PHOENIX — More than 15,000 new COVID cases were reported Sunday in Arizona for the second day in a row, following Saturday’s report of the most daily infections seen in a year.
With cases in the tens of thousands, ABC15 Health Insiders are weighing in on what to expect in the upcoming week.
“Last week was pretty incredible in terms of the numbers that we’ve been seeing for positive cases,” said Dr. Janice Johnston, Chief Medical Officer with Redirect Health and ABC15 Health Insider. “We’ll probably still continue to see a huge number of positive cases. I think it’s going to go through the communities. In fact, quite a few. I do think that our system is overwhelmed in terms of testing right now.”
Dr. Natasha Bhuyan, One Medical Center Family Physician and Regional Medical Director agrees.
“I anticipate we’re going to continue to see cases all throughout this week and they’re going to continue to rise,” Dr. Bhuyan says. “I also anticipate that people are probably going to have a hard time finding testing because the existing testing sites that we have are already at capacity.”
Meanwhile, doctors continue to see delays in PCR test reporting.
“What used to get turned around either same day or the next day for the PCR tests that we collect at Redirect Health, we’re now seeing that those are being pushed out a few days,” says Dr. Johnston. “It’s just due to the sheer volume of testing that’s going on.”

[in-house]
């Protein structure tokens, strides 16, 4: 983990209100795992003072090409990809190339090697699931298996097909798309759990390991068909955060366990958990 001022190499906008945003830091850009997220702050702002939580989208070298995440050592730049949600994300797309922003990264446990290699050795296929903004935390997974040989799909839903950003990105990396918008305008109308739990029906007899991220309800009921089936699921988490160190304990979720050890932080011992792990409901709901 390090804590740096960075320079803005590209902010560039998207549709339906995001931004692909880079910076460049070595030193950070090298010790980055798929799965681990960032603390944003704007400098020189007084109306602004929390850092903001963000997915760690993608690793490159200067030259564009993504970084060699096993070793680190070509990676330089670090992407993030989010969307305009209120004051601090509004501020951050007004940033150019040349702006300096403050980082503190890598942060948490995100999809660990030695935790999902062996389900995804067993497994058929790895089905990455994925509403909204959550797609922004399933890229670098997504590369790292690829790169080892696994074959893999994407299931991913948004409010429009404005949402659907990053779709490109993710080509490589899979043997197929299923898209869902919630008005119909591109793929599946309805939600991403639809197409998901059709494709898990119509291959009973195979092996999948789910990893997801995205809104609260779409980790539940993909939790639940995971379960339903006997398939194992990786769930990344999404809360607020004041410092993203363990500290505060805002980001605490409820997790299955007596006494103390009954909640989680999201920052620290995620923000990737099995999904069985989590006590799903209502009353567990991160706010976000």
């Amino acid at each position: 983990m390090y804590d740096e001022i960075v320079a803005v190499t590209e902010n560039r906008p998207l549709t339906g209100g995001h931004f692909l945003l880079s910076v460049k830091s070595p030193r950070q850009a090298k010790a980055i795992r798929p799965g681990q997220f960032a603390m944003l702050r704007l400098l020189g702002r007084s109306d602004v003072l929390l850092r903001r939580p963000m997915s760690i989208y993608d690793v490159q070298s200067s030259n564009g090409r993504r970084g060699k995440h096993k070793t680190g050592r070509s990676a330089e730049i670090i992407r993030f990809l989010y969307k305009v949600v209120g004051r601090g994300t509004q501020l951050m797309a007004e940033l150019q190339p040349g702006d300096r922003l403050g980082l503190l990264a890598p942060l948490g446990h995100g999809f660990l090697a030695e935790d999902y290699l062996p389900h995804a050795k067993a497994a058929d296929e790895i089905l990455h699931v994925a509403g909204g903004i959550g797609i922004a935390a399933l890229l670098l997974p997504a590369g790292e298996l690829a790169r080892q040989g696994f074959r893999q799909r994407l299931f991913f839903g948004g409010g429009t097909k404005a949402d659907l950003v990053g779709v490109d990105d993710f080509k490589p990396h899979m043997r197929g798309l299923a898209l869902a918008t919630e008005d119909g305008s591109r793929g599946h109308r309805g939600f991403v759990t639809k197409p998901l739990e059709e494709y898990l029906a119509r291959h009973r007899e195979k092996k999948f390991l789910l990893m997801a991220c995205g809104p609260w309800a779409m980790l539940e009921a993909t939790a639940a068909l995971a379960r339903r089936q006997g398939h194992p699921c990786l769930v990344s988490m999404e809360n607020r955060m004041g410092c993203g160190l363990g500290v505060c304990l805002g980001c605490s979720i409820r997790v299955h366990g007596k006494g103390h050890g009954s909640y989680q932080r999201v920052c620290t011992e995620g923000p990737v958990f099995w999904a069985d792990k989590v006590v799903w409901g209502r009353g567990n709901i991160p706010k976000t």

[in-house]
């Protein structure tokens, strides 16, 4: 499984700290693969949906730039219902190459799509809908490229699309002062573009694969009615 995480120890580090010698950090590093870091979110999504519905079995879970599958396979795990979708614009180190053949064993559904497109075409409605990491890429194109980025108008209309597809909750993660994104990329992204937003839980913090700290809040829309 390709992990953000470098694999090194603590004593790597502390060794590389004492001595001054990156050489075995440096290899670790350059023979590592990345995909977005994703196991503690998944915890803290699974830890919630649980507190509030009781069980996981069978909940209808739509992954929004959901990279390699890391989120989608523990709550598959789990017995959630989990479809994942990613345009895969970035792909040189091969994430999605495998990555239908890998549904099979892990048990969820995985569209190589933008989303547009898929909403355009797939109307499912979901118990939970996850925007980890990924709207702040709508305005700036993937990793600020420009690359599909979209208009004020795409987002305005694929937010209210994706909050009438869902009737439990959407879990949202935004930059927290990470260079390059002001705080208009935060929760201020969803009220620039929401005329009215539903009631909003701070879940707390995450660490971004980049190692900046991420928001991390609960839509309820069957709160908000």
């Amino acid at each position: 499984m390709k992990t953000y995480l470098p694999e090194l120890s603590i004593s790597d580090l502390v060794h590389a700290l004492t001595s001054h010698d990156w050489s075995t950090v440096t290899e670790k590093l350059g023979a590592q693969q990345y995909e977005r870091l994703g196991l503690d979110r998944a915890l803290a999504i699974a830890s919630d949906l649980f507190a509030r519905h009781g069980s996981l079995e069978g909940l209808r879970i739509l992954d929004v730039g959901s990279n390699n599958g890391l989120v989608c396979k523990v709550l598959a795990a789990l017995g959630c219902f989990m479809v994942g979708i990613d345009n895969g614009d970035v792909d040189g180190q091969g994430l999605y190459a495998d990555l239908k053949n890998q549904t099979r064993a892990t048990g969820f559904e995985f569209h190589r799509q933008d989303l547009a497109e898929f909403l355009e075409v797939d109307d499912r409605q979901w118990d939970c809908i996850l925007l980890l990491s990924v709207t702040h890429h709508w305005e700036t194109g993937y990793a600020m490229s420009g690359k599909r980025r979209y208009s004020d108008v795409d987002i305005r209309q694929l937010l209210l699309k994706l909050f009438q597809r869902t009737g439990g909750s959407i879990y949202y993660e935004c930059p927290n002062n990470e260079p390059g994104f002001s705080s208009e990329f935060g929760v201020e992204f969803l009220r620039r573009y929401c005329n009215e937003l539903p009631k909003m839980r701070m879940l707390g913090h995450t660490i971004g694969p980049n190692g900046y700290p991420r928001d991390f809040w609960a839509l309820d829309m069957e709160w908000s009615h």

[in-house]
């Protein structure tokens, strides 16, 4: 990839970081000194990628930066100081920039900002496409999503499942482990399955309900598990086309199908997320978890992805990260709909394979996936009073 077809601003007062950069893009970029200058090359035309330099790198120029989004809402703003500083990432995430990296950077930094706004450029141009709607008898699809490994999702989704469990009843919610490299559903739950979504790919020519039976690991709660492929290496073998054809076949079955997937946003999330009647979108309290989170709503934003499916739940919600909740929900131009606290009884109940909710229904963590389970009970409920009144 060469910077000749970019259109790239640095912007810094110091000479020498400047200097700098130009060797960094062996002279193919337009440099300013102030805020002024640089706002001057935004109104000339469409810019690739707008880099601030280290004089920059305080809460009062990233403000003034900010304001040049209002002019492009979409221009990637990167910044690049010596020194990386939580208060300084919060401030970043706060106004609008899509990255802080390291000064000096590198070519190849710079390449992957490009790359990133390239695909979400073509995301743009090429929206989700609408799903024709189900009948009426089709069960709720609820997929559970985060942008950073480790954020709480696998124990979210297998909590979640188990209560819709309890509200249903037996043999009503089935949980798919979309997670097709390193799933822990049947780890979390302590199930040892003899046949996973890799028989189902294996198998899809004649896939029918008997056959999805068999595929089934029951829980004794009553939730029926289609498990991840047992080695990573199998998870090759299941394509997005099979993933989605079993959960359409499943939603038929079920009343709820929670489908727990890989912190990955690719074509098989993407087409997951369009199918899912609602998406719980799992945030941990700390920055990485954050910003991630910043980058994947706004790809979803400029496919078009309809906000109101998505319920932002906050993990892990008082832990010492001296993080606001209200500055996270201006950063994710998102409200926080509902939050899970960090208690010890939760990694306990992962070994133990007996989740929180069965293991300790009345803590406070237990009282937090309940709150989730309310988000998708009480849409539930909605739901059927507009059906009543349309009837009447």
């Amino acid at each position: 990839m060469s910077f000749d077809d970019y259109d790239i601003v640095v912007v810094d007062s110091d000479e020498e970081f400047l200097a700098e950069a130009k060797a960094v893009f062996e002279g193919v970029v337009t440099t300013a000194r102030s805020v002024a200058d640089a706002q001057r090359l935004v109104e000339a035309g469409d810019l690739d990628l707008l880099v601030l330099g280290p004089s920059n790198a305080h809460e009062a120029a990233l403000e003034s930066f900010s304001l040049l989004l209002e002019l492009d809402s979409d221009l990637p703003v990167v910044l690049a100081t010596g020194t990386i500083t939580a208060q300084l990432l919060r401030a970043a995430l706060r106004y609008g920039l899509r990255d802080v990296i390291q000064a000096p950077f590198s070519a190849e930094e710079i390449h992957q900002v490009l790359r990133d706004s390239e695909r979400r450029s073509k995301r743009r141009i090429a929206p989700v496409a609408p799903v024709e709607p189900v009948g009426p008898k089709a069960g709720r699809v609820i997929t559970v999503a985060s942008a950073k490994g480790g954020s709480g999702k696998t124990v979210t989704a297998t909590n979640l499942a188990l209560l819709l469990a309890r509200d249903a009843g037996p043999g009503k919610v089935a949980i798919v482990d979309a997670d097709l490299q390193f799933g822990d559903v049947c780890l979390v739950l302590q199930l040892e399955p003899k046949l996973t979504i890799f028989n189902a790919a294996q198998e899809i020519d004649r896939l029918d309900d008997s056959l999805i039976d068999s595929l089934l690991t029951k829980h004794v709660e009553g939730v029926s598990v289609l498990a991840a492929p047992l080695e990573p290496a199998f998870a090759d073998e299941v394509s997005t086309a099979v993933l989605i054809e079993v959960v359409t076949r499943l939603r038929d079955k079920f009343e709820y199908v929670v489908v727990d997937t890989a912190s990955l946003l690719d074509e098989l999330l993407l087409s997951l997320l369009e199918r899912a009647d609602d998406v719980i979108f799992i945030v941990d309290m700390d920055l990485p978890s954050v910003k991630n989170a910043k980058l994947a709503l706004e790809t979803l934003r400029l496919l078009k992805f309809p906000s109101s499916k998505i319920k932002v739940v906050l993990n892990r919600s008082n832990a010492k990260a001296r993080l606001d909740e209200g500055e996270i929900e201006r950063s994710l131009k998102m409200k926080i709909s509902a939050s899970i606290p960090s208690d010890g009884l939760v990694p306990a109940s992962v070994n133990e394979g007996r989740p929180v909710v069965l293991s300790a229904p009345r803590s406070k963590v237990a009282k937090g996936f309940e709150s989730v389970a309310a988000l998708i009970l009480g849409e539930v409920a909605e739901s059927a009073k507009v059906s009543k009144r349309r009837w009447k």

And the medical community is getting sick from the omicron variant.
Multiple hospitals in Arizona have defined themselves in a “critical staff crisis.” Dr. Johnston expects timely reporting and access to testing will resume as normal when testing isn’t backed up.
“I would expect over the next week, we’ll probably see those high numbers again. And I don’t expect that it’s really going to significantly die down until probably the end of the month.”
And with so many cases, are we close to herd immunity?
“It will be interesting to see what happens when a good chunk of the population may get this particular variant,” says Dr. Johnston. “What we do know, however, is after getting the infection having natural immunity, that we do know that that natural immunity will wane over time or go down over time. And that’s seems to really, really take a sharp dive about three months afterwards.”